DIRECTED BY Scott Cooper
STARS Jeff Bridges, Maggie Gyllenhaal
Robert Duvall appears in a supporting role in Crazy Heart and also serves as one of the film's producers. His participation in this project makes complete sense: He wanted to personally hand the baton off to Jeff Bridges.
After all, Duvall won his Best Actor Academy Award for 1983's Tender Mercies, and now here comes four-time nominee Bridges, the odds-on favorite to finally win his own Oscar for playing the same type of role essayed by Duvall — that of a rumpled, boozing, country & western star who enters into a relationship with a sympathetic woman at least two decades his junior.
Bridges' grizzled character goes by the name Bad Blake, and that first name describes less the man who bears it — he's fundamentally decent although, like most drunks, irresponsible and exhausting — than the circumstances of his present lot in life. Washed up, perpetually inebriated, and playing honky-tonk dives while his protégée, Tommy Sweet (Colin Farrell), fills up massive arenas, Blake stays in the fight even though the odds are against him ever achieving any renewed success. But suddenly, unexpected developments on the personal and professional fronts hold real promise. Sweet turns up and, clearly fond of his former mentor, offers him an opening slot on his tour and the opportunity to write new songs for him. And Blake, a multiple divorcé and unrepentant womanizer, finds a chance at a lasting relationship when he meets and falls for reporter Jean Craddock (Maggie Gyllenhaal), a single mom whose young son also melts Blake's heart. Will Blake finally encounter true happiness, or will he find some way to screw everything up?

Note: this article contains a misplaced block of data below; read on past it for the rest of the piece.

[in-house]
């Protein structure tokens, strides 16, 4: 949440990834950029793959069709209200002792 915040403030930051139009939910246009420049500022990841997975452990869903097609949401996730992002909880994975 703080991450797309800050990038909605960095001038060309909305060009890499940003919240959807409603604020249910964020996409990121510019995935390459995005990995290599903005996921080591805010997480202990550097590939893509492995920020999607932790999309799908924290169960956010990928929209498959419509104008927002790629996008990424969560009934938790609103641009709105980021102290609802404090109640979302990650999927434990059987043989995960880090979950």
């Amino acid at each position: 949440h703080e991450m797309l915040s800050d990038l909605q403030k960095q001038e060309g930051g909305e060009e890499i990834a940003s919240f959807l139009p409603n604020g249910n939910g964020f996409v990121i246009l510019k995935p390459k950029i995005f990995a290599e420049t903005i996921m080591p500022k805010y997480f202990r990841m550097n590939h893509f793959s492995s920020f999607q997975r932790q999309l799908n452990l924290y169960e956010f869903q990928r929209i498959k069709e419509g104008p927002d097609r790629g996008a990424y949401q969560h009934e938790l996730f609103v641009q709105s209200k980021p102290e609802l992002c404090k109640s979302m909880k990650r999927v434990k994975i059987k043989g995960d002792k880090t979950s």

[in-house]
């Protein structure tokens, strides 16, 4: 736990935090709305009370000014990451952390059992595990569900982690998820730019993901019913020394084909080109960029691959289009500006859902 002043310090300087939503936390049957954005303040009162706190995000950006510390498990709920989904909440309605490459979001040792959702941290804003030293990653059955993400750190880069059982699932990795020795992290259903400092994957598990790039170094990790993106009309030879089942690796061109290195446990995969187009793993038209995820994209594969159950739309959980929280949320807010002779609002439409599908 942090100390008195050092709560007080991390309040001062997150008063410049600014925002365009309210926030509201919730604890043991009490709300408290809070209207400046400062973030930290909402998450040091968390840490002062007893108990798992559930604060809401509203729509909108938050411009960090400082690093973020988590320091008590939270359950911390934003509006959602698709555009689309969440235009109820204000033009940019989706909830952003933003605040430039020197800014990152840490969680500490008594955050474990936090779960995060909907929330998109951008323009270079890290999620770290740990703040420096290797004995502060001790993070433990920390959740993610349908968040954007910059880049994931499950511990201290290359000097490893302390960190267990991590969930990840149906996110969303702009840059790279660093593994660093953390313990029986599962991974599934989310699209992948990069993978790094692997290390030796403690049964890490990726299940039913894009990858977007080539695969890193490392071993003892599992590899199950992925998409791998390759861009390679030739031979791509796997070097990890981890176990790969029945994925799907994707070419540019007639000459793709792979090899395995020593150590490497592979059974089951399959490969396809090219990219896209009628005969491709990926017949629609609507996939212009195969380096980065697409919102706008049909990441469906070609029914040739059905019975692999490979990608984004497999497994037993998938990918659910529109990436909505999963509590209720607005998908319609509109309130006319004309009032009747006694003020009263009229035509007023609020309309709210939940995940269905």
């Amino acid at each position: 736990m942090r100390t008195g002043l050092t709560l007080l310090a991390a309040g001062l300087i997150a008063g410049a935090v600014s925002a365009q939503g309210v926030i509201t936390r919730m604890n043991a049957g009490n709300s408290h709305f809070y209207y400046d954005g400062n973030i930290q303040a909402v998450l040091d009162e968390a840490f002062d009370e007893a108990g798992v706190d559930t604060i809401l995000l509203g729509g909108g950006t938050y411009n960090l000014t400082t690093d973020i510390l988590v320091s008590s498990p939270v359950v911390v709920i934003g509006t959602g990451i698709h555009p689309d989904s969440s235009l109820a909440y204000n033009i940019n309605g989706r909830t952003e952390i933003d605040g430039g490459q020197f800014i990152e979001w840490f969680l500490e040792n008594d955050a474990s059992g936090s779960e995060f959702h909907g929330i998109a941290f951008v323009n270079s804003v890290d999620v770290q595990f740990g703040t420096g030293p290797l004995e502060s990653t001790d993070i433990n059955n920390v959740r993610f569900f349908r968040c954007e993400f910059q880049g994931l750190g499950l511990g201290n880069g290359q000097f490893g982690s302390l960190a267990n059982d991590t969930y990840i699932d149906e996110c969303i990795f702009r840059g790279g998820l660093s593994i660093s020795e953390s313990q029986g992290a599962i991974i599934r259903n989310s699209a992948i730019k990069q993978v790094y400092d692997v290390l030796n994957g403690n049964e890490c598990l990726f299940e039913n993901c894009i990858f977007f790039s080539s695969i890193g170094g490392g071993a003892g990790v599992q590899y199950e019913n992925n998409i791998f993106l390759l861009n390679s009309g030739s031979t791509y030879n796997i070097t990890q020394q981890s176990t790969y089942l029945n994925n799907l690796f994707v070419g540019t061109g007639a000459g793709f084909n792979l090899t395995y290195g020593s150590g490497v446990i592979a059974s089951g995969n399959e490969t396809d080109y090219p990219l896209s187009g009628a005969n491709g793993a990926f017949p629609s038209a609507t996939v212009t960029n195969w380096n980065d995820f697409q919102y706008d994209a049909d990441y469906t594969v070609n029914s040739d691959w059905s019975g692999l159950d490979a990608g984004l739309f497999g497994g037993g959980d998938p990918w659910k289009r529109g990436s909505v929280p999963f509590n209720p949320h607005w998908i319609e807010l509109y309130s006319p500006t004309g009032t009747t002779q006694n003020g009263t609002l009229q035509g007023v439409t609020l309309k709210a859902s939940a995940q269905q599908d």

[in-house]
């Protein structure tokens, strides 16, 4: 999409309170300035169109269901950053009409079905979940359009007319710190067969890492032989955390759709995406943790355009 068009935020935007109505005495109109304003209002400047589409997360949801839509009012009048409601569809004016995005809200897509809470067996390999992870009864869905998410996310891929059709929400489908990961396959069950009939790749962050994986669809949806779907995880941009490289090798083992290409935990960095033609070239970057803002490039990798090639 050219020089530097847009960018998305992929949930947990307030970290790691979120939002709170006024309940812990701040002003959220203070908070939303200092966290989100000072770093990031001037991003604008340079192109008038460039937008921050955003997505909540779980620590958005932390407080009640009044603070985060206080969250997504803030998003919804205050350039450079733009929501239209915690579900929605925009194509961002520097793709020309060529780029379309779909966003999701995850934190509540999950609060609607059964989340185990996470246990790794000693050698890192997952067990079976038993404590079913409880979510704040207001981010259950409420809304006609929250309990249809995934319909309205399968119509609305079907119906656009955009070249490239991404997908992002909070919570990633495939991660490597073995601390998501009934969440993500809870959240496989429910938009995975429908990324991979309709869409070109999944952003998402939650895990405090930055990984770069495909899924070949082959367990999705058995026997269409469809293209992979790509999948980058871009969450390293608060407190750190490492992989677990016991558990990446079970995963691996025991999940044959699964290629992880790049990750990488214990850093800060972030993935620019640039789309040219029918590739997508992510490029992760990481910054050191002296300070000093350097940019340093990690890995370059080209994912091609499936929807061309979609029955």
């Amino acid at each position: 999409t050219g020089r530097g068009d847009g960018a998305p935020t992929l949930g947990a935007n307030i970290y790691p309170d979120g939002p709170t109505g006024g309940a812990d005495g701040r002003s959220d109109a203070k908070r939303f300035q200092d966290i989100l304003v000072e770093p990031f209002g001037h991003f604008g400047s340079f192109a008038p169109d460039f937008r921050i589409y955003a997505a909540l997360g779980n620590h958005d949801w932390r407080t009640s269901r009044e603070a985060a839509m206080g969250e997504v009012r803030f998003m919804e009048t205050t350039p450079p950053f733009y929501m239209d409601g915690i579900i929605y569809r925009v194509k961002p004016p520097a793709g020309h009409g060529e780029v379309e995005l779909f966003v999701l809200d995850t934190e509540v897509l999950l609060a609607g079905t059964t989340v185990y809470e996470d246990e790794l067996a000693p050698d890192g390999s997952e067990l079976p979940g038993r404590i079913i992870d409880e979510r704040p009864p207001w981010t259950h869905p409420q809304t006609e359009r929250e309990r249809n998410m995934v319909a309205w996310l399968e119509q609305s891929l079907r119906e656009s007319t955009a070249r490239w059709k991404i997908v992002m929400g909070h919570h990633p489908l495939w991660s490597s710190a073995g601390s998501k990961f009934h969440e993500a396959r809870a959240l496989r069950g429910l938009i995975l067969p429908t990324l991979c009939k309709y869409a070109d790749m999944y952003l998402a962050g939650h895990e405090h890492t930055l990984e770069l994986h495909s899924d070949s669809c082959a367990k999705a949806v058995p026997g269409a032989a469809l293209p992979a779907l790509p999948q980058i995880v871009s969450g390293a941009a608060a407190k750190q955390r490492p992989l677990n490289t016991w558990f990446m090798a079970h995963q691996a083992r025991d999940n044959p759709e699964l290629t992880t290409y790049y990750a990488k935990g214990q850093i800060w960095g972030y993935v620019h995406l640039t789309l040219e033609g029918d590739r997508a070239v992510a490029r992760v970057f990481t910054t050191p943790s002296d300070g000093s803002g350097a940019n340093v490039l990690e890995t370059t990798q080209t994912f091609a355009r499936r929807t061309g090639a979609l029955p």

Adapting Thomas Cobbs' novel (although he might as well have been adapting Horton Foote's Tender Mercies script), writer-director Scott Cooper throws enough curve balls into the expected plotting to keep the narrative from completely dissolving into formula. For instance, one of the nicest touches in the film is that Sweet isn't the back-stabbing opportunist we anticipated but a respectful guy whose brand of neo-country showmanship simply appeals more to today's breed of country fan than Blake's traditional approach. The scenes between the two musicians are among the best in the movie, with Farrell seemingly as awed by Bridges as Sweet is by Blake. (Added bonus: Both stars do their own singing.)
Farrell's contribution is a solid one, and he and Paul Herman (in a sharp turn as Blake's agent) are the only performers even worth noting among the supporting players — Duvall is wasted as Blake's longtime buddy, while the talented Gyllenhaal never completely convinces us that her character would shack up with Blake. Otherwise, this is Bridges' show from start to finish, and he seems to be taking particular glee in letting it all hang out (sometimes literally, as a generous gut is frequently glimpsed bursting through an open shirt). Jeff Bridges is a great actor and Bad Blake a great character, and that's more than enough to make this otherwise unexceptional picture sing.